Good morning! Welcome to The Morning Shift, your roundup of the auto news you crave, all in one place every weekday morning. Here are the important stories you need to know.
1st Gear: A Hefty Chunk Of Change
Very few problems in life can’t be solved through boatloads of money being thrown at them. Autonomous driving could be one of them.
Baidu, the largest search engine in China, announced today that it would invest 10 billion yuan ($1.52 billion) in 100 autonomous driving projects over the course of the next three years, according to Reuters. Named the “Apollo Fund,” this move is part of Baidu’s larger plan to accelerate development and compete with American opponents like Google and Apple.
From the story:
It comes amid a wider reshuffle of Baidu’s corporate strategy as it looks for new profit streams outside its core search business, which lost a large chunk of ad revenue in 2016 following strict new government regulations on medical advertising.
Baidu’s Apollo project - named after the NASA moon landing - aims to create technology for completely autonomous cars, which it says will be ready for city roads in China by 2020.
It now has 70 partners across several fields in the auto industry, up from 50 in July, it says. Existing partners include microprocessors firm Nvidia Corp (NVDA.O) and mapping service TomTom NV.
In April, Baidu open-sourced its software—again, in the hopes that it would help speed up the autonomous driving developments.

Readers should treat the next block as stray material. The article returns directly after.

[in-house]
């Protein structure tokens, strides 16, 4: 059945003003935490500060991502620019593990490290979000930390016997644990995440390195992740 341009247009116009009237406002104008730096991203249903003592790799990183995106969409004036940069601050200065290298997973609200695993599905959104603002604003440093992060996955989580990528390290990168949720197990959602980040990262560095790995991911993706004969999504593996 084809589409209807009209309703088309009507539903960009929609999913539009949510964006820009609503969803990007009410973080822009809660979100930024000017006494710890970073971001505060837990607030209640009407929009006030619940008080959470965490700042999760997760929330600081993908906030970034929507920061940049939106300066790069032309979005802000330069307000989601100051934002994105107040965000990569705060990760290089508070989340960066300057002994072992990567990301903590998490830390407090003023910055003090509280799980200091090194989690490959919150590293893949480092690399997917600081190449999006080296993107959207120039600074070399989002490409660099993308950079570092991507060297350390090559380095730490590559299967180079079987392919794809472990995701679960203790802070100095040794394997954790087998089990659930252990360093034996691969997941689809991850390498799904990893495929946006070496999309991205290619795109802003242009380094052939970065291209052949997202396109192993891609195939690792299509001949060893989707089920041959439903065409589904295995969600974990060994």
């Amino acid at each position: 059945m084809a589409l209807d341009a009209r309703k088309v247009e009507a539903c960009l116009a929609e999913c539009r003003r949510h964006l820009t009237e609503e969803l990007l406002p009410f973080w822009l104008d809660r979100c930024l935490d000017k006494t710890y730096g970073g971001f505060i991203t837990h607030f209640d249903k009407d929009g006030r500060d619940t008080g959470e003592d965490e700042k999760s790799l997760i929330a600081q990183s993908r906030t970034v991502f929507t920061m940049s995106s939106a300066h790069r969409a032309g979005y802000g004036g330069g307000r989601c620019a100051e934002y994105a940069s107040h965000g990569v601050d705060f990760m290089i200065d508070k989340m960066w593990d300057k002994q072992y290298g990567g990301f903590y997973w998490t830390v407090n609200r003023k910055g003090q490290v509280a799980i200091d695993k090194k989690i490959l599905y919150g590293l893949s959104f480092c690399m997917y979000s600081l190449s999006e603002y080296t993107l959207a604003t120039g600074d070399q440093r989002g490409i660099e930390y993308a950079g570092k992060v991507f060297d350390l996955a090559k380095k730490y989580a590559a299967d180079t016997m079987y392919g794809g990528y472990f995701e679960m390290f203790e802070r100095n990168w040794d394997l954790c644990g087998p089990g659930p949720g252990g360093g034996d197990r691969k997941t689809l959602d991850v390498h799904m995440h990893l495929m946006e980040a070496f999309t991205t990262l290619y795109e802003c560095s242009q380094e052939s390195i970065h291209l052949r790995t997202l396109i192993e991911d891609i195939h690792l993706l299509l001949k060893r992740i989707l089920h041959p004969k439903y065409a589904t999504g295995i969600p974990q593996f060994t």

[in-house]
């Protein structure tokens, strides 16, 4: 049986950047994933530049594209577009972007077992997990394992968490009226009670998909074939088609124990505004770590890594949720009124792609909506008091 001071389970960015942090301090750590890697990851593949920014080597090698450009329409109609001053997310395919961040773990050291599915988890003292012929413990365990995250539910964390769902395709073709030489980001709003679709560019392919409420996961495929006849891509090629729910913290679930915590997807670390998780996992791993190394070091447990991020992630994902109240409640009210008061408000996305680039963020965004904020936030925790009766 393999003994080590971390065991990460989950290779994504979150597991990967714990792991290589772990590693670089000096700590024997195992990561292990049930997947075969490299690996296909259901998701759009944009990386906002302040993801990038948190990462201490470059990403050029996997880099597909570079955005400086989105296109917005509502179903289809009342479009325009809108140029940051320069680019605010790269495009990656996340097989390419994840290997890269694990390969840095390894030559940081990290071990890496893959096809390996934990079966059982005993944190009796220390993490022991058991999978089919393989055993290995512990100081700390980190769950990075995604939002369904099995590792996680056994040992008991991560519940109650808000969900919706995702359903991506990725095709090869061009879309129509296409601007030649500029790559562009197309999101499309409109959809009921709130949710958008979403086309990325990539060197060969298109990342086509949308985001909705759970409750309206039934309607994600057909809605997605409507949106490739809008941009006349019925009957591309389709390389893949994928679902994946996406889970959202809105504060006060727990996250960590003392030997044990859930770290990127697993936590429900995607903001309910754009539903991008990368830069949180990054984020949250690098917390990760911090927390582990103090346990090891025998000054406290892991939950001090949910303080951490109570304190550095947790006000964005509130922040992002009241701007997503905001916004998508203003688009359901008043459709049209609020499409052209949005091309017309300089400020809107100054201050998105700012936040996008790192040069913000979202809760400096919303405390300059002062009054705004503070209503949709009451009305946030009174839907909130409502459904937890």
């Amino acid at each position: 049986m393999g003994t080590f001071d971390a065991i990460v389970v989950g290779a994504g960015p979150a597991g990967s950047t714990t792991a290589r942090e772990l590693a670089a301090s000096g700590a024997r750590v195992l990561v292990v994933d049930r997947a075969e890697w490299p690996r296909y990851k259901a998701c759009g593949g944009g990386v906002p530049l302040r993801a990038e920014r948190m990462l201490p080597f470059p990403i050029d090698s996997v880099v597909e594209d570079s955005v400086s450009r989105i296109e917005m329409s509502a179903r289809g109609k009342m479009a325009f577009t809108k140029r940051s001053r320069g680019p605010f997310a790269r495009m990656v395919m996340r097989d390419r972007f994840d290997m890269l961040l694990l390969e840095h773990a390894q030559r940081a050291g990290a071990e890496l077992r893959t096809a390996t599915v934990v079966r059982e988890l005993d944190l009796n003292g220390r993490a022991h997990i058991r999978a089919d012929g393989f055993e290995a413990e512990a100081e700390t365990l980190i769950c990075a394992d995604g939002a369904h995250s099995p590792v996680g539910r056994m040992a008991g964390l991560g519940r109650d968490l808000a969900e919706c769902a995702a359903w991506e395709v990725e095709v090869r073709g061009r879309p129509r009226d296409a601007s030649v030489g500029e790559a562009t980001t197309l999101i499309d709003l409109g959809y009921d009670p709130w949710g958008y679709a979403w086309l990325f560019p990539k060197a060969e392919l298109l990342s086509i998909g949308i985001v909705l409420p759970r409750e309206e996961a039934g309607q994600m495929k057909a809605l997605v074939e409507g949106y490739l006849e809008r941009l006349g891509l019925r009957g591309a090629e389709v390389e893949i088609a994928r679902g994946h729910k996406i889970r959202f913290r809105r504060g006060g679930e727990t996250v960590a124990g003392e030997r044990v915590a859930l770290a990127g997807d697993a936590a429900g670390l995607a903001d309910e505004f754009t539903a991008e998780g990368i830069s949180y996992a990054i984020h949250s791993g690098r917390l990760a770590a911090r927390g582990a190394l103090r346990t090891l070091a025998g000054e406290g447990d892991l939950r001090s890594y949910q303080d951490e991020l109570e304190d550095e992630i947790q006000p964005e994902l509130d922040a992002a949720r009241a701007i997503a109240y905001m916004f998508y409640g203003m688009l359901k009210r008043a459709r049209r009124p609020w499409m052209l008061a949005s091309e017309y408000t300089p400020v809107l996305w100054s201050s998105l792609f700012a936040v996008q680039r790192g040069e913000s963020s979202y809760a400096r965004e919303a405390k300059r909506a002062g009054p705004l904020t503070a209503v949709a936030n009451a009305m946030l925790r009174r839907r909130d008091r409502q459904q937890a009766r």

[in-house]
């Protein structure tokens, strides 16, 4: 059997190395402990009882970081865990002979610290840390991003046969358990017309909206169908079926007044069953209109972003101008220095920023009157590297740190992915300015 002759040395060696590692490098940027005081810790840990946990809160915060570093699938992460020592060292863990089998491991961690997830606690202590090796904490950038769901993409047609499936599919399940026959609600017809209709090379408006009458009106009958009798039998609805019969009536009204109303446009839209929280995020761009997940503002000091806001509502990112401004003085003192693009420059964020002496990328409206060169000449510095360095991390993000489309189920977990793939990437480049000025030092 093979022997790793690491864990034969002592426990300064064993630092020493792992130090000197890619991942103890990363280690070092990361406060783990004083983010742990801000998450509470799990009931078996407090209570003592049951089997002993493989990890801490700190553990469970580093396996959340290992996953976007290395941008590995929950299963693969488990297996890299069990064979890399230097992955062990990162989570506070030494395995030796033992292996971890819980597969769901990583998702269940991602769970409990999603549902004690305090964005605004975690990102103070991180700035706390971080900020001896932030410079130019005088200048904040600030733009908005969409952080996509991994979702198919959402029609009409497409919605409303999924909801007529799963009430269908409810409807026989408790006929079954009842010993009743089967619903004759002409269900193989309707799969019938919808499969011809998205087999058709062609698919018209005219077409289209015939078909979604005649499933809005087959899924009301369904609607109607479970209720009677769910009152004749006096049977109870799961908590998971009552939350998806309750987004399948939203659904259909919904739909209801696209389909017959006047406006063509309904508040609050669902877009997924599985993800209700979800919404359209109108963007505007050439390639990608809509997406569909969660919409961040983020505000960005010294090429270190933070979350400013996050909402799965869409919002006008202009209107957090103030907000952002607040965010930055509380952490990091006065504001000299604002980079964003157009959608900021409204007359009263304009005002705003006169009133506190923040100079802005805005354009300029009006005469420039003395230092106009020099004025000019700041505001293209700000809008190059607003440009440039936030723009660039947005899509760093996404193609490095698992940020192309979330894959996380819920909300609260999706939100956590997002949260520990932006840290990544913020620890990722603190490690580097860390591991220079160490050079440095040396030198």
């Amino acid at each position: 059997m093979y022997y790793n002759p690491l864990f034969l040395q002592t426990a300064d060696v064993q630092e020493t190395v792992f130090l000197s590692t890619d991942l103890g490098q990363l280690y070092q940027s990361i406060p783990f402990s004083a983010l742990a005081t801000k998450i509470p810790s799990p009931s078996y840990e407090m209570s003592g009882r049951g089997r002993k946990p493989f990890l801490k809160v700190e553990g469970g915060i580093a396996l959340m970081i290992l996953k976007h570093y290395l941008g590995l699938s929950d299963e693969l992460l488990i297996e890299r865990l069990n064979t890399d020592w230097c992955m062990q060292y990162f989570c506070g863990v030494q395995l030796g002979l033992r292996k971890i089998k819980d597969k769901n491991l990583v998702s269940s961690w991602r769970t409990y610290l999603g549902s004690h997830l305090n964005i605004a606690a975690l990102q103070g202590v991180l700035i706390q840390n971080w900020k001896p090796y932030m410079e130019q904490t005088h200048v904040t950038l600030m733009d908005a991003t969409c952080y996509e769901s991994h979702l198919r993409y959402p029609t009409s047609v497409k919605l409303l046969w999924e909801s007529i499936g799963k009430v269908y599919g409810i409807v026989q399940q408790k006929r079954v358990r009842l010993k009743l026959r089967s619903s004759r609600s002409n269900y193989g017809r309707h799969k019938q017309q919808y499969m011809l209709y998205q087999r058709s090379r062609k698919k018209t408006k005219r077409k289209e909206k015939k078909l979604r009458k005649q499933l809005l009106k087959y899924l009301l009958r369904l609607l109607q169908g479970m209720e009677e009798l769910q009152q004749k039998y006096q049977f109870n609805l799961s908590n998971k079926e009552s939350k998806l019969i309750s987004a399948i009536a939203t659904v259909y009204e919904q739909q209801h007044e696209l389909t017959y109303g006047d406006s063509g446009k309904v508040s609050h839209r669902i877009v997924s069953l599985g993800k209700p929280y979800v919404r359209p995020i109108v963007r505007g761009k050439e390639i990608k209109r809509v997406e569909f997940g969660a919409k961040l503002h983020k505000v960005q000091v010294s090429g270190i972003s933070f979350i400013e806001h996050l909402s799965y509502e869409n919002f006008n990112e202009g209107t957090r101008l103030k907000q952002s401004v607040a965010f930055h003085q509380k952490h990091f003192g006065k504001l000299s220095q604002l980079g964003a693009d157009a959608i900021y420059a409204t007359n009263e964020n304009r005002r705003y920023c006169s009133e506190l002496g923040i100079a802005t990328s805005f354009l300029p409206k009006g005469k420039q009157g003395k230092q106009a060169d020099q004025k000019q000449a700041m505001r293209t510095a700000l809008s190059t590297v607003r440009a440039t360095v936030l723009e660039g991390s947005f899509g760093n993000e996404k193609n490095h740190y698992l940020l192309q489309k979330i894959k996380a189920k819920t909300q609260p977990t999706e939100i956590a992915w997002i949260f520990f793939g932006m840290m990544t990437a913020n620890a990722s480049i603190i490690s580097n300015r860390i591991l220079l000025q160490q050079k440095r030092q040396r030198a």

This kind of competition is good! Competition breeds innovation. And while Baidu’s goal of having a self-driving car in production by next year seems ambitious, perhaps hoping for new autonomous driving discoveries within the near future isn’t.
2nd Gear: Vehicle-To-Vehicle Tech Seems To Have Stalled
Vehicle-to-vehicle communication systems are what would allow cars to effectively “talk” to each other. And because all the cars would be in sync, they would all be on the same page in regards to collisions or obstacles in the road. Overall traffic congestion would decrease, as well as road fatalities. Seems like a good thing that should get mandated, right?
But it doesn’t seem like V2V is a top priority of the current administration, reports Bloomberg. From the story:
Despite its promise, the tech is going nowhere fast. A push by regulators during the Obama administration to speed V2V to market has stalled under the Trump administration. Without rules requiring it, automakers including Ford Motor Co.are holding off on deploying $350-per-vehicle systems that aren’t effective unless most cars have it.